“Ireland’s Climate Change Assessment is a major resource for policymakers, practitioners, researchers, research funders and the public. It points to how and where the science can be improved through further investments in innovation, in research and in systematic observations. The EPA, with partners, will continue to focus on addressing these knowledge gaps to inform and support effective climate action.”

Ireland’s Climate Change Assessment Report is available on the EPA website.

Ireland’s Climate Change Assessment

Ireland’s Climate Change Assessment (ICCA) provides, for the first time, a comprehensive and authoritative assessment of the state of knowledge around all key aspects of climate change, with a central focus on Ireland.

The report provides an assessment of our understanding of climate change, tying together all available lines of evidence to provide actionable information. This is based on scientific research and systematic observations in Ireland, linked to EU and global analysis. ICCA aims to provide summary information that can inform decision-making on climate actions. The close-off date for material to be incorporated within the assessment was as follows: Volume 1 – December 2022, Volume 2 – December 2022, Volume 3 – March 2023, Volume 4 – March 2023.

Report Structure

The approach used to provide ICCA is based on that used by the Intergovernmental Panel on Climate Change (IPCC). It is provided in a linked series of four volumes. Each volume contains a short Summary for Policymakers (SPM). The first three Volumes build on and use information provided by the IPCC in its three Working Group reports. Volume 4 differs from this as there is not an equivalent IPCC report. The Synthesis Report combines and integrates information contained in the underlying volumes.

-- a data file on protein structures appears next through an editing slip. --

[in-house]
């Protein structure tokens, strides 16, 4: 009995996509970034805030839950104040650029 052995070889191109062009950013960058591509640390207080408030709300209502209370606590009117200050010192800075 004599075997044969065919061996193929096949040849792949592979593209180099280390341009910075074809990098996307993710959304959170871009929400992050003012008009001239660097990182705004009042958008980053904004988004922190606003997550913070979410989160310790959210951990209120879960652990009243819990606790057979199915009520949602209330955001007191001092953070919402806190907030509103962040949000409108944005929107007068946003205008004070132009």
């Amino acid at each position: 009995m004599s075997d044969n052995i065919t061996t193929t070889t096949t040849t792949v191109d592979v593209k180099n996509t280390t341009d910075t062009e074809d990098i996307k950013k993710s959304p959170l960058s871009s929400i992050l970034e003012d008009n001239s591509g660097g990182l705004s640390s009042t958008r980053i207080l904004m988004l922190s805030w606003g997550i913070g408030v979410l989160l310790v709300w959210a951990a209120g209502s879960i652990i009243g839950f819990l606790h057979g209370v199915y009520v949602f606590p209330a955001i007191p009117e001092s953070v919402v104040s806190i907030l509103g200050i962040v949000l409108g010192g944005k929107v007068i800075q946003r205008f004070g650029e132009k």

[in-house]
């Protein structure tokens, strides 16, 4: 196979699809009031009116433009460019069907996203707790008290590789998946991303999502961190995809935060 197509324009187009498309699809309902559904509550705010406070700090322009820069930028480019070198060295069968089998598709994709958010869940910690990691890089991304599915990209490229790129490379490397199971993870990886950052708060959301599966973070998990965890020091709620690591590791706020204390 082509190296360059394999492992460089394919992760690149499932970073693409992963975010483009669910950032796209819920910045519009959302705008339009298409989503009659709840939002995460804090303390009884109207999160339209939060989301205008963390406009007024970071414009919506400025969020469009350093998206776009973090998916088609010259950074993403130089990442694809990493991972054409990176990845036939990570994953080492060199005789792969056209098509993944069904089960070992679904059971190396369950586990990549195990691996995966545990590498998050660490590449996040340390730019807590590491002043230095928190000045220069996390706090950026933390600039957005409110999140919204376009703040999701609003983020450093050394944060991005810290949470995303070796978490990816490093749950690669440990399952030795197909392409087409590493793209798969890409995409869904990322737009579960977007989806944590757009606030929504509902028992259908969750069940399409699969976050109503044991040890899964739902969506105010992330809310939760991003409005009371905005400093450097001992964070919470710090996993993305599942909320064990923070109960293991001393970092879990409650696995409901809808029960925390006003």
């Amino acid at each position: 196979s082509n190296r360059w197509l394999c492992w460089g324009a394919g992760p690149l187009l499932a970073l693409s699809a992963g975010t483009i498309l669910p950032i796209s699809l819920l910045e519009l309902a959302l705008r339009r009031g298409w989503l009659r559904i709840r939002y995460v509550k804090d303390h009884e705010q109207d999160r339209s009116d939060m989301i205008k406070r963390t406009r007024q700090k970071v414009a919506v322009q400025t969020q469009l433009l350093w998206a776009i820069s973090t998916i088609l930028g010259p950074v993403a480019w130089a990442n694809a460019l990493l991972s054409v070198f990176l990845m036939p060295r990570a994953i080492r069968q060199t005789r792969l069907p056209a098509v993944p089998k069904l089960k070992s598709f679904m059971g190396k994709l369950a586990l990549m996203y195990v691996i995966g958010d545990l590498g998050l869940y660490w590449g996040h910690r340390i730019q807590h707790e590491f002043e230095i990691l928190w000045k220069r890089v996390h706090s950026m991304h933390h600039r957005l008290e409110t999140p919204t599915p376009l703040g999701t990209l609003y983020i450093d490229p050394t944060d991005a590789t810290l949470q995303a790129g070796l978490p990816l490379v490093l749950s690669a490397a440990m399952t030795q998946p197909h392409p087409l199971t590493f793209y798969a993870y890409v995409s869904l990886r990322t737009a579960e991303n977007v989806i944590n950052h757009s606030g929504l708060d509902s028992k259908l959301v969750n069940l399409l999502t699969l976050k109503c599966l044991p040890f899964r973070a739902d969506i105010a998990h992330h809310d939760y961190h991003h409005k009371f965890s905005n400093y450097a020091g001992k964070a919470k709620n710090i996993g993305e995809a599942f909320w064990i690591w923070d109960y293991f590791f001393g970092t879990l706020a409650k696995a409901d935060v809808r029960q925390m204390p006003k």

The evidence is clear: Climate change is happening - EPA

·         Ireland’s Climate Change Assessment: Synthesis Report

Authors: Peter Thorne, Jean Boucher, Brian Caulfield, Hannah Daly, Paul Deane, Danielle Gallagher, Liam Heaphy, Deirdre McClean, Shane McDonagh, Jennifer McElwain, Connor McGookin, Abhay Menon, Róisín Moriarty, Conor Murphy, Paul Nolan, Clare Noone, Enda O’Brien, Brian Ó Gallachóir, Tadhg O’Mahony, Tim O’Riordan, Tara Quinn, Agnieszka Stefaniec and Diarmuid Torney.

The Synthesis Report acts as a concise summary of the most important science on climate change presented in the underlying volumes. Selected findings that are deemed of the highest policy and societal relevance from each underlying volume are integrated into the report. The synthesis report highlights the underlying volumes details, where the interested reader can discover further information.

·         Volume 1 – Science: Ireland in a changing world

Authors: Prof. Peter Thorne, Maynooth University; Prof. Jennifer Mc Elwain, TCD; Dr. Clare Noone, Maynooth University; Dr. Deirdre McClean, Edinburgh University / TCD; Dr. Danielle Gallagher, TCD.

Volume 1 assesses observed and projected changes in climate for Ireland in the context of a rapidly changing global climate.

  • Volume 2 – Achieving climate neutrality by 2050

Authors Prof. Brian O’Gallachoir, UCC; Prof. Paul Deane, UCC; Dr. Shane McDonagh, UCC; Dr. Connor McGookin, UCC; Dr. Abhay Menon, UCC.

Volume 2 Introduces the current best understanding of how to mitigate climate change with a central focus on Irish literature seeking to inform the pathway to a climate neutral Ireland.

·         Volume 3 – Being prepared for Ireland’s future climate

Authors:  Prof. Conor Murphy, Maynooth University; Dr. Paul Nolan, ICHEC-UoG; Dr. Tara Quinn, Maynooth University; Dr. Liam Heaphy, UoG; Dr. Enda O’Brien, UoG.

Volume 3 provides a synthesis of research on climate change impacts and progress on adaptation in Ireland. Volume 3 builds on the fundamental science basis covered in Volume 1, including the co-benefits and synergies with carbon neutrality measures addressed in Volume 2. And concepts such as transformative adaptation and just transitions further explored in Volume 4.

·         Volume 4 – Realising the benefits of transition and transformation

Authors: Dr. Róisín Moriarty UCC; Dr. Tadhg O’Mahony, DCU; Dr. Agnieszka Stefaniec, TCD; Dr. Jean L. Boucher, DCU; Prof. Brian Caulfield, TCD; Prof. Hannah Daly, UCC; Dr. Diarmuid Torney, DCU.

Volume 4  provides an assessment of the national literature on the transition and transformation to a climate-neutral, climate resilient, and sustainable future. The volume serves to highlight the benefits, opportunities and synergies that are associated with transformations, and how they can be achieved.